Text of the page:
Oh, and students were supposed to use this program — forced-paced reading of benign material followed by multiple-choice questions and more forced-pace reading — for 90 minutes a week. We heard a lot about fidelity when the program did almost nothing for students (and, I believe quite strongly, did far worse than encouraging independent reading of high-interest books for 90 minutes a week would have done).

At the end of that year, I was handed copies of next year’s great adventure in fidelity. I’m not in that district any longer, but the whole district was all switching over to SpringBoard, another curriculum, in language arts classes. On came the emails about implementing with fidelity and getting everyone on the same page. We were promised flexibility, you know, so long as we also stuck to the pacing guide of the workbook.

I gave it a look, I did, because only idiots turn down potential tools. But man, it seemed custom-built to keep thinking — especially any creative, critical thought from either students or teachers — to a bare minimum.

I just got an email from two students from last year. They said hi, told me they missed creative writing class, and said they hated SpringBoard, the “evil twin of Reading Plus.”

That district ran out of money and had to cut teachers (including me) at the end of the year. But if they hadn’t, I don’t think I would have lasted long if forced to teach from a pacing guide. I’m a good teacher. Good teachers love to be challenged and supported. They take feedback well, but man do we hate mandates for stuff we know isn’t best for the kids in our room.

Because, from inside a classroom full of dynamic, chaotic brilliance;

from a classroom where that kid just shared that thing that broke all of our hearts;

from a classroom where that other kid figured out that idea they’ve been working on for weeks;

from that classroom where that other kid, who doesn’t know enough of the language, hides how hard he works to keep up and still misses things;

and from that classroom where one kid isn’t sure if they trust you yet, and that other kid trusts you too much, too easily, because their bar had been set too low after years of teachers that didn’t care enough;

from inside that classroom, it’s impossible to trust that anyone else has a better idea than I do about what my students need to do for our next 50 minutes.

Tom Rademacher is a teacher living in Minneapolis who was named Minnesota’s Teacher of the Year in 2014. His book, “It Won’t Be Easy: An Exceedingly Honest (and Slightly Unprofessional) Love Letter to Teaching,” was published in April. He can be found on Twitter @mrtomrad and writes on misterrad.tumblr.com, where this post first appeared.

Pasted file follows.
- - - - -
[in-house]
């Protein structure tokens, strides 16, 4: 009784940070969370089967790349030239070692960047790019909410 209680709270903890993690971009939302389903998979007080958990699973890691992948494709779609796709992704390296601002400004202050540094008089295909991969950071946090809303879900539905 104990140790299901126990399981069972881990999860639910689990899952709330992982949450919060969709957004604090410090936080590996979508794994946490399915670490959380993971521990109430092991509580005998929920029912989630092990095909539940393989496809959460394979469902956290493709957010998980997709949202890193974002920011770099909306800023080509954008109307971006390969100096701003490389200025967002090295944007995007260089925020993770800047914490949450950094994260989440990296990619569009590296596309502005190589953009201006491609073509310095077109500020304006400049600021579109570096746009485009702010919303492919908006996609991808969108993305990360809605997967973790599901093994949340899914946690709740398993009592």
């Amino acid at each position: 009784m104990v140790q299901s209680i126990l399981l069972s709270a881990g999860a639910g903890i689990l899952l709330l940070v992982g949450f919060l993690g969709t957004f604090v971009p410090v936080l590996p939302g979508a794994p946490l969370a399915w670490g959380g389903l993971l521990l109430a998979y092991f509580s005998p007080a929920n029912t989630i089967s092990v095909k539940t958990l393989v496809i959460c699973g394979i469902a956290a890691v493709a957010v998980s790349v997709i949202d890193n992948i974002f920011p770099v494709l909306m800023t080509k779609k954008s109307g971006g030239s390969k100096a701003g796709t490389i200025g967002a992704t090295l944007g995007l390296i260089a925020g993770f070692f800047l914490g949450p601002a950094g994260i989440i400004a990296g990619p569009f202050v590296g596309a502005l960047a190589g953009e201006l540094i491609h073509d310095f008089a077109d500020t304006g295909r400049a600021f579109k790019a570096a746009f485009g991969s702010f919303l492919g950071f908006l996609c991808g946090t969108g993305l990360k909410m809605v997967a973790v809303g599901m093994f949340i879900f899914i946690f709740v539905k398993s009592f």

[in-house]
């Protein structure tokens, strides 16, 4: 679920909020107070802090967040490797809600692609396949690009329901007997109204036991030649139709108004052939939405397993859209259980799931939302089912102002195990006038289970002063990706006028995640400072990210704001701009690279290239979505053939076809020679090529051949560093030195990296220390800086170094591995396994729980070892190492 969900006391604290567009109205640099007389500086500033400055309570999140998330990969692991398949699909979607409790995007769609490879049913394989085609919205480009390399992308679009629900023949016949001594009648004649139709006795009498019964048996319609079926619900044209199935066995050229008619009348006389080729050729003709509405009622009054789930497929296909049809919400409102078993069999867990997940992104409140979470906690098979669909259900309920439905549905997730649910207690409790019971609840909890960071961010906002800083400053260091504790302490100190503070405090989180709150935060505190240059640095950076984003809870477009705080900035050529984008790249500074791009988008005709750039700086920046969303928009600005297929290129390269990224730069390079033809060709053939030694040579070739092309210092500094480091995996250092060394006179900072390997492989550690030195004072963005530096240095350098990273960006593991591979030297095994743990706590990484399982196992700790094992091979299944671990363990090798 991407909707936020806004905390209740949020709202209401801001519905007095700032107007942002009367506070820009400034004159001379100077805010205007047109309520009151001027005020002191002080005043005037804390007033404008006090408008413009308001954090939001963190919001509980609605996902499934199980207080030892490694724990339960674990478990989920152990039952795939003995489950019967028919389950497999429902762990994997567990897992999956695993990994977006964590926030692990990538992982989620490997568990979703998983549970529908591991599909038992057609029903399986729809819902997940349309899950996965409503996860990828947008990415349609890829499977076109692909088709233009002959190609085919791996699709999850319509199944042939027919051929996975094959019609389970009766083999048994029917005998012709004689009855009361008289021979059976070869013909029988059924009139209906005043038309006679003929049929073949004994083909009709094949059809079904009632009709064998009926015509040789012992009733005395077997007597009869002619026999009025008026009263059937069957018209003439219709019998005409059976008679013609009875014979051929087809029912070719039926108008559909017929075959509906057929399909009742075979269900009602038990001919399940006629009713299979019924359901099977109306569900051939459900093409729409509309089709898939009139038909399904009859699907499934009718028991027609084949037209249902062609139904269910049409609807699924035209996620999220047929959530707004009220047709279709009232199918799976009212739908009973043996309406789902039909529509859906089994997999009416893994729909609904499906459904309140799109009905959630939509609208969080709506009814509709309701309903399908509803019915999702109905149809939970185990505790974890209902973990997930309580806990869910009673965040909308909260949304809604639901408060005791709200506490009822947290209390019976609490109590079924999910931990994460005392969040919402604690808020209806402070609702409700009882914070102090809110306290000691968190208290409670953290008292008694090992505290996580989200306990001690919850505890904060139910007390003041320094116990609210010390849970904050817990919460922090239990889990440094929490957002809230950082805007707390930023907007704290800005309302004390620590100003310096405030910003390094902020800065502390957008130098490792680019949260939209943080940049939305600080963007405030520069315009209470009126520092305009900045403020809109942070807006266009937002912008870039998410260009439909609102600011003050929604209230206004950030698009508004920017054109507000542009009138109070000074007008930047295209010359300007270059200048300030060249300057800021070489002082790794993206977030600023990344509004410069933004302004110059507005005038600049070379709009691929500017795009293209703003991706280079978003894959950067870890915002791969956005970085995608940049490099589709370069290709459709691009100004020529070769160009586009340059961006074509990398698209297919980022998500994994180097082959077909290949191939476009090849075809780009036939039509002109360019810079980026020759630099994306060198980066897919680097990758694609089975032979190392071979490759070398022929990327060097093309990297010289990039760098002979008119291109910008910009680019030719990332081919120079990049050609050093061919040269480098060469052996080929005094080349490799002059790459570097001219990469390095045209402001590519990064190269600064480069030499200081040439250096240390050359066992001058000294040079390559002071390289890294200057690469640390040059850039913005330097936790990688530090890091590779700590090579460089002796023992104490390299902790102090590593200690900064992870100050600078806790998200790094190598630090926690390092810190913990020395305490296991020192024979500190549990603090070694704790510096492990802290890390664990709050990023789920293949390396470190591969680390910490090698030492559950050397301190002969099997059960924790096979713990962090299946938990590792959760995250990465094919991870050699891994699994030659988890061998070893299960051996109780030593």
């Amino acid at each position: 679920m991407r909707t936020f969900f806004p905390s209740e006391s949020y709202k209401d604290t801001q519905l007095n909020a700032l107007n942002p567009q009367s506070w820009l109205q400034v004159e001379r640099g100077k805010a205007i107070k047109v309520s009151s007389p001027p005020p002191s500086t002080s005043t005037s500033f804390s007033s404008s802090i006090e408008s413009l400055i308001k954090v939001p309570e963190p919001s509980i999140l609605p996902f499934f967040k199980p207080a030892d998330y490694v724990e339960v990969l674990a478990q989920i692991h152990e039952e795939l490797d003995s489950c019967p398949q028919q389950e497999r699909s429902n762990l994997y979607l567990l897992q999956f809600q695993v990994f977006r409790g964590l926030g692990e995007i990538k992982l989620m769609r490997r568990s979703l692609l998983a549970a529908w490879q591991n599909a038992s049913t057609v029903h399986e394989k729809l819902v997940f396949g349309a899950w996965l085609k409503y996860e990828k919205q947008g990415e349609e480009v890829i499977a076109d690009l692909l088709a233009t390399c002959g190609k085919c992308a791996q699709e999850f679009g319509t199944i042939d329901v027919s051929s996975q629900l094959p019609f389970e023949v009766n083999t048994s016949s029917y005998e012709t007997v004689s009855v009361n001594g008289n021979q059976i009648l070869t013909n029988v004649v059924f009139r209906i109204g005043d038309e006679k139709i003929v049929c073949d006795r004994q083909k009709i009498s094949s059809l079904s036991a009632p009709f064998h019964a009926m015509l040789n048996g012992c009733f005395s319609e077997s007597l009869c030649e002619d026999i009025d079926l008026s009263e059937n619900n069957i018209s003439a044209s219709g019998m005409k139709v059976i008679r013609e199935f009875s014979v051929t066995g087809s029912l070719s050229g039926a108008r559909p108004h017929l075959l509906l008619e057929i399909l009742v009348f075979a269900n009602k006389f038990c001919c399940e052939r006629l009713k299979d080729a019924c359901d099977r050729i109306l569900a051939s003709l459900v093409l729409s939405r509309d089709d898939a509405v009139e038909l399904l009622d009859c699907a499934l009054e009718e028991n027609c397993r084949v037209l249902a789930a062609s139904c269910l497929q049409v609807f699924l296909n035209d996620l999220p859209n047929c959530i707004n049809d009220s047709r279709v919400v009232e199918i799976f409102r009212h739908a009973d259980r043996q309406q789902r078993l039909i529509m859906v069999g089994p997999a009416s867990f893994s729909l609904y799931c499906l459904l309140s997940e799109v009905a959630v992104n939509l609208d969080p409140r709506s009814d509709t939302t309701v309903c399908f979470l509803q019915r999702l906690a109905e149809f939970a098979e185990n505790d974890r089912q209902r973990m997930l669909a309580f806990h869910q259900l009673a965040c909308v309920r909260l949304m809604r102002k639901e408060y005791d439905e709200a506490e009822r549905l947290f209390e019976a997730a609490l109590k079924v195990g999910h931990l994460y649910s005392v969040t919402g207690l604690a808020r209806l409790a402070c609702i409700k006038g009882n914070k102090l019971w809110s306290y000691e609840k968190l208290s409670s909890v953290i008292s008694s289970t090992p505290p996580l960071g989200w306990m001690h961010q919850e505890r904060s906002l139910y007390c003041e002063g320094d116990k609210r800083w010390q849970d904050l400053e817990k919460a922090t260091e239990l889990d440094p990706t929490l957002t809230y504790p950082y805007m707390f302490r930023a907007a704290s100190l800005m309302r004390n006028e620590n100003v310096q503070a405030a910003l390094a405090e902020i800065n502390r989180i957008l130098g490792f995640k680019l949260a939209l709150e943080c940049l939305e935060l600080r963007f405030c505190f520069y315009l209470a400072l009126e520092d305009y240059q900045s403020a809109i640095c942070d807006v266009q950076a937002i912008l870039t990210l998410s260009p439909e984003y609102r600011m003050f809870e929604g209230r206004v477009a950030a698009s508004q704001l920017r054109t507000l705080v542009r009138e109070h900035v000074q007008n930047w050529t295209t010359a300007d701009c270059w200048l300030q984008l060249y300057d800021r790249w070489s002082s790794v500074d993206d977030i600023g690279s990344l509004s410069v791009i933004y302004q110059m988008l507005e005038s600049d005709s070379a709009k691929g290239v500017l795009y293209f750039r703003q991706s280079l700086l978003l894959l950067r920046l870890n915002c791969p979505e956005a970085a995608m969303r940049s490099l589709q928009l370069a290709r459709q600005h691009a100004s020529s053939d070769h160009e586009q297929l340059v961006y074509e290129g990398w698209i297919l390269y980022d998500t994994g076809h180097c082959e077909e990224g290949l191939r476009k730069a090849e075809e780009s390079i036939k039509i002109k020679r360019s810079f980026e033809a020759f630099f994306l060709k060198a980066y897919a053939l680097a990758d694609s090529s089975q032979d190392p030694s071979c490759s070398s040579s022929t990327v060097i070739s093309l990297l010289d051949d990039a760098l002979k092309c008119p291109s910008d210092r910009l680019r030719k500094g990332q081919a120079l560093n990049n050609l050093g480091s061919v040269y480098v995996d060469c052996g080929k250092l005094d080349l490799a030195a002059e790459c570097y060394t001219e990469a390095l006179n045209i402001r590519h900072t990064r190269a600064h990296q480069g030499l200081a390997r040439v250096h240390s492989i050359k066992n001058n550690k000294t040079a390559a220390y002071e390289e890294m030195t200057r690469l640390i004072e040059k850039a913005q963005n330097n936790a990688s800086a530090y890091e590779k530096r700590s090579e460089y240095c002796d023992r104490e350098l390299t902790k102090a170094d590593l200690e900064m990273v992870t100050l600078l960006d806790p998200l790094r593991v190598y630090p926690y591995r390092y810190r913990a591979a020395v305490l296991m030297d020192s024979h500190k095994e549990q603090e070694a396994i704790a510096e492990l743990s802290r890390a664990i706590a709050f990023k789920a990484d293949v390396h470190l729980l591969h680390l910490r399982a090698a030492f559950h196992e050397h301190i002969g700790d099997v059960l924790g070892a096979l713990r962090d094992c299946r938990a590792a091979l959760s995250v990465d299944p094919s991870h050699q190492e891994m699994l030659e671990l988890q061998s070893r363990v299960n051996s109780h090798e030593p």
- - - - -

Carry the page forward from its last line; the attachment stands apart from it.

union power

Gutting Wisconsin teachers unions hurt students, study finds

PHOTO: Creative Commons / Michael Vadon
Wisconsin Gov. Scott Walker in 2015.

The high-profile fight to limit union power was replete with drama — including a recall election and state legislators fleeing to neighboring states.

In the 2011 battle in Wisconsin, Republican Gov. Scott Walker ultimately came out the victor. The controversial law passed, Walker won the recall, and the Democratic-aligned unions have lost much of their power.

But new research points to other losers in the fight: students in the state’s already struggling schools.

The first study to assess how Wisconsin’s high-profile weakening of unions, particularly teachers unions, affected students finds that it led to a substantial decline in test scores.

The findings come as the U.S. Supreme Court is set to hear arguments for a case, known as Janus, that could dramatically scale back union power across the country — essentially taking aspects of the Wisconsin model national. And they give credence to concerns from unions and their defenders that weakening teachers bargaining power would ultimately make schools worse, not better.

A report from the left-leaning Center for American Progress released Wednesday highlights this research — and the fact that teacher pay and average experience declined in the wake of the law, known as Act 10 — to argue that weakening unions ultimately harm schools.